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Box Office Update 1/15-1/17: Can Anything Stop Avatar?

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Seriously? Is it possible that Avatar is still pulling opening weekend  numbers five weekends in? Yes, I guess it is possible. Seeing what Avatar is doing, the across the board appeal, the sold-out shows five weeks deep, it is nothing short of amazing. I am sure that you are all tired of hearing about it, but it is still big news, and its Golden Globe wins (Best Picture: Drama, Best Director) all but guarantee it is going to be around for awhile longer. Just wait for the Oscars. Wouldn't that be something if it were to become the first science fiction film to win best picture! It is not nearly my favorite of the year, but it is an amazing film and I do not think I would be disappointed.

Now, there are many arguments that help put its success in perspective. IMAX and 3D tickets cost more than regular tickets. If you adjust the dollars it is only about 30th on the all time list. Fanboys keep going to see it, which inflates the numbers. You get the picture. There is some credence to that, but then factor in the increased competition in the entertainment sector from television, video games, the Internet, and the decreased window from big screen to home video. There is no denying the movie is very successful and it is not the fanboys. People from all walks of life are going to see this, in some cases more than once, and this includes those who do not go to many films at all. James Cameron knows how to make movies that everybody likes. It will be fun to see where it ultimately ends up. This is a historic ride.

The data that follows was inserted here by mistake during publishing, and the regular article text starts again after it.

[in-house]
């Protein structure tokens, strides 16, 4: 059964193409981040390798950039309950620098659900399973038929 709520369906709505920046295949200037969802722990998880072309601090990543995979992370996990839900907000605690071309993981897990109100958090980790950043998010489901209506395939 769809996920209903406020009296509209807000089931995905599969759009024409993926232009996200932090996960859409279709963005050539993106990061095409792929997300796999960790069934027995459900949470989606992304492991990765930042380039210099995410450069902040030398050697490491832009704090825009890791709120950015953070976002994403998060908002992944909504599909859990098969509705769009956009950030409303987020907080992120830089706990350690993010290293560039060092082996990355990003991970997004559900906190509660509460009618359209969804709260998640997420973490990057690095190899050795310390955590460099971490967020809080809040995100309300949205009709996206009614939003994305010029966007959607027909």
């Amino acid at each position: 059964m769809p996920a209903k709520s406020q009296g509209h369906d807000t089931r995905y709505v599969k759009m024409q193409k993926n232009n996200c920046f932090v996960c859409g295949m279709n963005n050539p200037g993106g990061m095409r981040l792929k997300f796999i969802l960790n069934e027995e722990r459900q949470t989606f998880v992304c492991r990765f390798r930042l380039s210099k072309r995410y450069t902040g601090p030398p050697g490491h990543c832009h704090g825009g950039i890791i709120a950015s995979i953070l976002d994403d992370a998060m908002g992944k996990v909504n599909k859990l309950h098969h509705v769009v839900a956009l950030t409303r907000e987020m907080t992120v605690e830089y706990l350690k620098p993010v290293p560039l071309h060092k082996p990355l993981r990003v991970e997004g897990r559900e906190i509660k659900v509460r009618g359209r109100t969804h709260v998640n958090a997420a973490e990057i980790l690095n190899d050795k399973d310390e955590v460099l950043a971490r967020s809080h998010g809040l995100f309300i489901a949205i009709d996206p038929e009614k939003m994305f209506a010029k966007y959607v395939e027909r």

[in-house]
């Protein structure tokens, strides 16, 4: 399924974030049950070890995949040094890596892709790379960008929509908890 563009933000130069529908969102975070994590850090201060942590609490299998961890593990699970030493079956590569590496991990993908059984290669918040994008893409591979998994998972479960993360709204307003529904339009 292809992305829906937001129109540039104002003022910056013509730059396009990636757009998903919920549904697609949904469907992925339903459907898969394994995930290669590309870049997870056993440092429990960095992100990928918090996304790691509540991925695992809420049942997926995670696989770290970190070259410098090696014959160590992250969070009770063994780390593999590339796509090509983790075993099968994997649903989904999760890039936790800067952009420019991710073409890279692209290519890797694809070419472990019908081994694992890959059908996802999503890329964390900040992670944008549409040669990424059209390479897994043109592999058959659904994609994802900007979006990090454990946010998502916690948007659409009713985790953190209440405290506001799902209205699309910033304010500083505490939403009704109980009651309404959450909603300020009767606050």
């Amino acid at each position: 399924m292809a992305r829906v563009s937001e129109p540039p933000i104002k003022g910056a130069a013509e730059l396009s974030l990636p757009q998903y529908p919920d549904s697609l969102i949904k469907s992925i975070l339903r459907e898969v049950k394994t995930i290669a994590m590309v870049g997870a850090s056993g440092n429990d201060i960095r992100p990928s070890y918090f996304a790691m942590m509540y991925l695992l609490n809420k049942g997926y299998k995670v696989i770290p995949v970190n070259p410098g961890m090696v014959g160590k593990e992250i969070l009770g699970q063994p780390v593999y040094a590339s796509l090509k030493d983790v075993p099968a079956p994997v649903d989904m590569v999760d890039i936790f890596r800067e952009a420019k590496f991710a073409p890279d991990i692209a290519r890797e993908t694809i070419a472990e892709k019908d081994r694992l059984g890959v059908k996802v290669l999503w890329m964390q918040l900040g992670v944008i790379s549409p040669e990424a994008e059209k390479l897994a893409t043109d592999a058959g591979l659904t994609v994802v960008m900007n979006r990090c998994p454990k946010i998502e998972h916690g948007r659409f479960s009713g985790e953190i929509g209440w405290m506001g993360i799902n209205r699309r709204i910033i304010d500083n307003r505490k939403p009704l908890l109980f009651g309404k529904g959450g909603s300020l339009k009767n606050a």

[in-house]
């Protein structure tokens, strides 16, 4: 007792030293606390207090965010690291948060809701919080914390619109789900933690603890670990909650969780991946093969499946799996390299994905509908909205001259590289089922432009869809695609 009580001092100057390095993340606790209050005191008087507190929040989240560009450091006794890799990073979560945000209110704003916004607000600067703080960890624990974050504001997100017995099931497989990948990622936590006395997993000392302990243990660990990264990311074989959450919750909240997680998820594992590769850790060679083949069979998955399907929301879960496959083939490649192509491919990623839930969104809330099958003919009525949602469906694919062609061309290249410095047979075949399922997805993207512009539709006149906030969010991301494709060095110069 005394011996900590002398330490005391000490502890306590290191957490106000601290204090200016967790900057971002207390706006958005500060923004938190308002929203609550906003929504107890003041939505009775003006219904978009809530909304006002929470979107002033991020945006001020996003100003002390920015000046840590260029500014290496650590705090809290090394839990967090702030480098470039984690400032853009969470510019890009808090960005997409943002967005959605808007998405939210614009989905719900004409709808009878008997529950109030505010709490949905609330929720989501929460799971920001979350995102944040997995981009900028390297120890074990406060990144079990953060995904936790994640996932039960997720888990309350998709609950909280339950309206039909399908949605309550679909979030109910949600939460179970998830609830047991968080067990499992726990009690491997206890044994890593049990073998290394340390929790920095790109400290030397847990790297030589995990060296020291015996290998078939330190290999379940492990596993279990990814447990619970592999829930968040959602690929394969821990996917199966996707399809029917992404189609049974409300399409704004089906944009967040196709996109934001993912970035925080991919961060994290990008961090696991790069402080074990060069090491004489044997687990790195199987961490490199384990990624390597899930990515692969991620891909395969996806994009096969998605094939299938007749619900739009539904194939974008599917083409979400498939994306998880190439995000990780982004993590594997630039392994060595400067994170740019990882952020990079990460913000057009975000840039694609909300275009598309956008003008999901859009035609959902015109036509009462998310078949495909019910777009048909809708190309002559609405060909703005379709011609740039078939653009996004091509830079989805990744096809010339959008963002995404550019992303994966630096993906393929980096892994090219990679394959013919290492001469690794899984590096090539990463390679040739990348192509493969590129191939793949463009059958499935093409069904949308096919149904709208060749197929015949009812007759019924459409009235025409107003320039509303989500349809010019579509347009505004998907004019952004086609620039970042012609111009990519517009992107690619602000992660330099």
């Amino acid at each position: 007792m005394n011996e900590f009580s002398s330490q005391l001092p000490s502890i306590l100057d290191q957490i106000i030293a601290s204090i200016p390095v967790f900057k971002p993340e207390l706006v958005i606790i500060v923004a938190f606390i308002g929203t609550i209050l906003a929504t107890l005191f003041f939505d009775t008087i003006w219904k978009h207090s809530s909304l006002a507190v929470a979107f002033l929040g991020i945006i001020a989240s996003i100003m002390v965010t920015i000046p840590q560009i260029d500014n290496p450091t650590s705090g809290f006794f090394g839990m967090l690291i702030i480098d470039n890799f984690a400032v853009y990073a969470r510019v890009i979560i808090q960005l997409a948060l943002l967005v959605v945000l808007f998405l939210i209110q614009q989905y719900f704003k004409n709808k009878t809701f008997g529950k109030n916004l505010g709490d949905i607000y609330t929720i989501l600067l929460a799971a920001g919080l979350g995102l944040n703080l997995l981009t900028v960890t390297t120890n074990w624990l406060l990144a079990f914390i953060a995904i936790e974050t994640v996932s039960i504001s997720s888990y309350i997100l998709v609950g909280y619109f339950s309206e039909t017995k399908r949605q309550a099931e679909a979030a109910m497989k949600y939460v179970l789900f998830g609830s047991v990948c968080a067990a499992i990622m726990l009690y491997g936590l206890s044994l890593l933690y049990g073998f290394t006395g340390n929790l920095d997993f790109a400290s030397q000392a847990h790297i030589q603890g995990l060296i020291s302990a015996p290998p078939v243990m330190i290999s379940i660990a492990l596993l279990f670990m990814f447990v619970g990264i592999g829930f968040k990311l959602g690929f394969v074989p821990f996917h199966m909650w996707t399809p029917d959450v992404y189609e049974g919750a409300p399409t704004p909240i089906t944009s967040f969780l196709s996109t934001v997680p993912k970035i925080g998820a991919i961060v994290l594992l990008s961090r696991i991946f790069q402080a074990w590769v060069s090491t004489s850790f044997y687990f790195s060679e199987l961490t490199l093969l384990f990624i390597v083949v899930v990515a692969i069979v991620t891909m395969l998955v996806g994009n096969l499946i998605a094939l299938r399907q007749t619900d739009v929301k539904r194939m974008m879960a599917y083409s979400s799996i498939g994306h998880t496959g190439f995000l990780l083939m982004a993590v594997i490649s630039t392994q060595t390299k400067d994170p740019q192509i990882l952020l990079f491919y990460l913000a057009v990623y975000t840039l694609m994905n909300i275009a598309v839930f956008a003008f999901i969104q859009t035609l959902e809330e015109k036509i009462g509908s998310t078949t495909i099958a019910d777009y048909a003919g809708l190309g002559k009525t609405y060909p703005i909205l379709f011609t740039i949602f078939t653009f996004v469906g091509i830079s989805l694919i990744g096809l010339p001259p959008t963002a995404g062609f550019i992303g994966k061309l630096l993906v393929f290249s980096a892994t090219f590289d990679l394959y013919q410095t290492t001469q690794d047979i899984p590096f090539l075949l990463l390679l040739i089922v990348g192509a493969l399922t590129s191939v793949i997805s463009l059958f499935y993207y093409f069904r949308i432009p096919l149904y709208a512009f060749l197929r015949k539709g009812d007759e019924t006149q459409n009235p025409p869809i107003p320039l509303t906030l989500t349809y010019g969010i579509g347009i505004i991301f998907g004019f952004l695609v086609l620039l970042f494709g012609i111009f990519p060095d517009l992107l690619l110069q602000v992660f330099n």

Oh, yes, let's not forget that it is indeed a good movie and one that has taken the technology of film to the next level.

Coming in second place is the new Denzel Washington film from the Hughes Brothers. The Book of Eli is an apocalyptic thriller that is deceptively simple on the surface yet possesses a good deal of nuance. That nuance is helped in no small part by the work of Washington and Gary Oldman, two of the world's finest actors. The film is visually stunning and proved to be much more than I was expecting. I must recommend this as the finest of the young 2010 class of films.

Third place is a film that I do not think the studio had much faith in and while it did not open to blockbuster numbers, it was respectable. The Lovely Bones is Peter Jackson's latest directorial effort and I cannot help but label it a disappointment. It did seem like many in my audience liked it, but it felt overly long, had a disjointed plot, and it lacked any heart. The film that centers on a murder and a family falling apart should have some emotional resonance with the audience, I felt none. I think that Jackson needs to do what Sam Raimi did with Drag Me to Hell — cut the budget and get back to his roots and show us what made us love him in the first place. He is definitely a skilled filmmaker.